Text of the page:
TThe white sands of New Mexico have been a popular tourist attraction for a remarkably long time. Modern travelers come to gaze at views of gleaming sheer gypsum dunes stretching for miles in all directions.
But the previous visitors had very different goals. A thousand years ago, Homo sapiens I came here to hunt giant sloths, mammoths, and other megafauna. In doing so, they left signs of their presence whose analysis now promises to transform our understanding of our planet’s population.
On a role in Sciences Last week, paleontologists described data suggesting that men, women and children crossed the White Sands more than 21,000 years ago. By providing that date, the team added more than 6,000 years to previous estimates of humanity’s first known appearance in the United States. Population geneticist Pontus Skoglund of the Crick Institute in London described the discovery as “absolutely revolutionary.”
For decades, it was considered that Siberian hunter-gatherers did not leave Asia, through the land now covered by the Bering Strait, to reach America until the end of the last ice age, some 15,000 years ago. Now it seems that humanity had arrived much earlier.
The evidence for this reassessment of Homo sapiens‘The last great continental conquest does not come from old stone or bone tools, but from ancient footprints preserved at White Sands. Humans walking near the lakes left wet footprints that hardened and then became covered with more sand. Thousands of these marks cross the landscape.
Fundamentally, trench seed layers were also buried for millennia. By carbon dating the seeds above and below a set of footprints, scientists were able to show that they were created between 21,000 and 23,000 years ago, long before the end of the last ice age.
Previous claims about finds that have suggested early dates for the settlement of the United States have generally been treated with skepticism. On the contrary, the fingerprint investigation has been acclaimed. They provide “a very compelling case” for an early date of humanity’s arrival in the United States, said Spencer Lucas, a paleontologist at the New Mexico Museum of Natural History and Science. Nature. “That’s a game changer.”
It’s less clear how humans managed to get to New Mexico when the last ice age was still getting worse. Those were bitterly inhospitable times, although it is possible that groups of hunter-gatherers passed through a corridor that separated the main ice sheets that then covered North America. Alternatively, they may have moved south along the west coast of the United States, possibly by boat, on a route known as the Kelp Highway.
However, there is more to this intriguing research than simply finding a new date for America’s population, the scientists emphasize. These footprints in the sands of time also have a lot to tell us about human behavior in general.
To begin with, there is the problem of the age of the people who left these traces. “Most of what we see here were made by teenagers,” says Bournemouth University Professor Matthew Bennett, lead author of the Sciences paper. “These were America’s first teenagers and they hung out together like they do today. The only thing missing then was a smartphone. “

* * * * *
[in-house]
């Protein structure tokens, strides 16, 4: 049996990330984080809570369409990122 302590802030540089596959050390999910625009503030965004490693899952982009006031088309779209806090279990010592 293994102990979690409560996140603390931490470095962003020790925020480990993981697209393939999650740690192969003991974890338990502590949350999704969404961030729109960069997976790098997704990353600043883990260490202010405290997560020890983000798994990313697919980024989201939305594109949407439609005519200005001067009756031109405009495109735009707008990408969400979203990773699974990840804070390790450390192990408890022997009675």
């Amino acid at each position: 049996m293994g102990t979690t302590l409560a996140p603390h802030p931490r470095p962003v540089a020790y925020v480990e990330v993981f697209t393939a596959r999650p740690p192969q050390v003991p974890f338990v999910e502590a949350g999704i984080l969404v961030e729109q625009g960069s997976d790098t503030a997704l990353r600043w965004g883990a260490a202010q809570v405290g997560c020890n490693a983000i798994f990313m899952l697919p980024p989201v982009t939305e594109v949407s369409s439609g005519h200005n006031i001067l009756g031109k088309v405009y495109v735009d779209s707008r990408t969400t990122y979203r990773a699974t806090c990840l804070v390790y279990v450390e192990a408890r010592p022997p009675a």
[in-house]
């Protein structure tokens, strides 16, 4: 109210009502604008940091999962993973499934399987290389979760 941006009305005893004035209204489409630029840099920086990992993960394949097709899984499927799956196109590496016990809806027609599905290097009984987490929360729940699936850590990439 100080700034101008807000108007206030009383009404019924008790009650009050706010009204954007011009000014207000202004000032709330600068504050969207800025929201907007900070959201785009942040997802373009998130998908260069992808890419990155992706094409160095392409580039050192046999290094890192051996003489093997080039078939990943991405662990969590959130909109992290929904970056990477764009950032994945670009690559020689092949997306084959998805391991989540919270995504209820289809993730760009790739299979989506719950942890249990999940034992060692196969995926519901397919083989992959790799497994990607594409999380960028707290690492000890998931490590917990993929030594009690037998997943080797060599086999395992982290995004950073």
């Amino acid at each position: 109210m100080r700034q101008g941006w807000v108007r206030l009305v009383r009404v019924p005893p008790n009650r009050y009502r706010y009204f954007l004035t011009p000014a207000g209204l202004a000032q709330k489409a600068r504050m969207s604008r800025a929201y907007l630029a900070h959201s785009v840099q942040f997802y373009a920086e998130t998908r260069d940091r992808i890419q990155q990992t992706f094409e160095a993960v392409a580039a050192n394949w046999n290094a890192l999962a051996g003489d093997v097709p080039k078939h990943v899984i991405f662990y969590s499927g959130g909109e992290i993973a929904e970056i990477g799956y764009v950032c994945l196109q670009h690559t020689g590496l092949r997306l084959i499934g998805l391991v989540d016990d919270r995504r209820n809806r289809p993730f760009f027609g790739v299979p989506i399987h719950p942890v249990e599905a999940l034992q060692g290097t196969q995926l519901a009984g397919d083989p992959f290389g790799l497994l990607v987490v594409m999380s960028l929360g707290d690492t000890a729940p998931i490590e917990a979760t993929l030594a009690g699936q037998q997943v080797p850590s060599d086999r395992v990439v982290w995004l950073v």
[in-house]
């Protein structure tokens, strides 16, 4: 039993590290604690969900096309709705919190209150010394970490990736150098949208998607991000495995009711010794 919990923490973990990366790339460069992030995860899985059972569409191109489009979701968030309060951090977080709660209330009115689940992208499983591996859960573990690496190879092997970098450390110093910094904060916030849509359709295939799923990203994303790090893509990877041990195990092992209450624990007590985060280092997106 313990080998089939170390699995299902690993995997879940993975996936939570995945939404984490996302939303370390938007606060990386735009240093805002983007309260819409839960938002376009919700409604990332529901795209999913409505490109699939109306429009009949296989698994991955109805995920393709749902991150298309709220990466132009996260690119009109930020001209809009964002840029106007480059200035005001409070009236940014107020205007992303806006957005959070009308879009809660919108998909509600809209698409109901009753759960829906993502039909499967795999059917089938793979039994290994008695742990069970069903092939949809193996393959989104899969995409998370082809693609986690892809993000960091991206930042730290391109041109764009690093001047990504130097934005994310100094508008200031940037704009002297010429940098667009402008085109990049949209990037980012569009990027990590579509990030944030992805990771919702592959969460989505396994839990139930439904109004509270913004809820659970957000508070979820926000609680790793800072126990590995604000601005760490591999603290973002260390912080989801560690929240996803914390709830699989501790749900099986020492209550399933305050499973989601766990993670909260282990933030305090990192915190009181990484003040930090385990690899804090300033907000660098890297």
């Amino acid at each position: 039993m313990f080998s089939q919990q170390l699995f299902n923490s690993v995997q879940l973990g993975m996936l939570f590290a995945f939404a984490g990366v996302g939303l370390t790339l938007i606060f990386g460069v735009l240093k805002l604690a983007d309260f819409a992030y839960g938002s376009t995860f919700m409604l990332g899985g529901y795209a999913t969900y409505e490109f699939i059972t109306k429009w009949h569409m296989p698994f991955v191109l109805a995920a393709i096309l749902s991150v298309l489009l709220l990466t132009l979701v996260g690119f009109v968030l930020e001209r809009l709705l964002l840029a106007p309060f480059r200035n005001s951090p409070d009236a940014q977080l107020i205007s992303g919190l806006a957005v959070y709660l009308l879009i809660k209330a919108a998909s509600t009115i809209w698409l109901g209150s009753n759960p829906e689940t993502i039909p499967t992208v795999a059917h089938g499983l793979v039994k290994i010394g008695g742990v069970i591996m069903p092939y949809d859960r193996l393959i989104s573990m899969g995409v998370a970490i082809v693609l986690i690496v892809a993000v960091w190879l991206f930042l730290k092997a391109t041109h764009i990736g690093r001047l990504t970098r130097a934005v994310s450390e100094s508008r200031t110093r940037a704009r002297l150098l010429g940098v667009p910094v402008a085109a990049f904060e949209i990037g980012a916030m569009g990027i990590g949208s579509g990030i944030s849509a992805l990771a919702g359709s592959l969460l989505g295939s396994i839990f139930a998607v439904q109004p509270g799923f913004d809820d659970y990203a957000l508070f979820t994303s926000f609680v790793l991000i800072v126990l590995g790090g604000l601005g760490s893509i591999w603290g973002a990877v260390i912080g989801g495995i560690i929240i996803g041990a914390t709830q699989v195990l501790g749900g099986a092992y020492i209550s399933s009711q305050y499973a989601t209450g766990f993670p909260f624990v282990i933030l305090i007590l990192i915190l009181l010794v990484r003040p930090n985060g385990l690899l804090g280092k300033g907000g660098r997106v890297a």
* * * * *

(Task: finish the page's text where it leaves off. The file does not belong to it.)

Preserved ancient footprints have been found in many other areas and, curiously, those of young people, children and adolescents often predominate. “Older adults tend to sit still and not waste energy,” says Dr. Sally Reynolds, another member of the Bournemouth University team.
“Young people move all the time and as a consequence they leave many more footprints. It was the equivalent of parents gathering at the school gates, standing and chatting, while their children ran around the playground. “
It’s also possible that White Sands teens were helping adults track and hunt down the megafauna that roamed the region – massive creatures that would have included sloths and giant mammoths, as well as dire wolves and other animals. “The teens would have provided unskilled labor for these hunting groups,” adds Bennett.
Previous studies of other sets of tracks from White Sands, also carried out by researchers at Bournemouth University, have provided some surprisingly vivid details about the lives of people who came to the region 20,000 years ago. These snapshots of ancient lives include footprints of a woman who clearly made her way through the sand with a small child in her arms, which she left occasionally, causing small footprints to appear next to hers. It is a tender understanding of the behavior of our ancestors, which also indicates that humans were very confident of their safety in the open air.
“Humans must have established themselves quickly in White Sands,” Reynolds adds. “We evolved in Africa, where we were not apex predators. We had been the prey of others. So it’s fascinating to see that when we came to America, we had become dominant hunters. “
The dangers posed by Homo sapiens It was clearly appreciated by other animals there. One set of prints clearly shows a giant sloth avoiding a group of hunters. And that data is likely to be crucial in future explorations of the links between ancient humans and the extinction of megafauna like the mammoth.
Our ancestors are often blamed for wiping out these creatures after the end of the ice age, although other researchers suggest that climate change could have been involved as well, killing the mammoth and the giant sloth. “White Sands now gives us the opportunity to study our relationship to megafauna and gain a better understanding of what our ancestors did to these creatures,” adds Reynolds.
George is Digismak’s reported cum editor with 13 years of experience in Journalism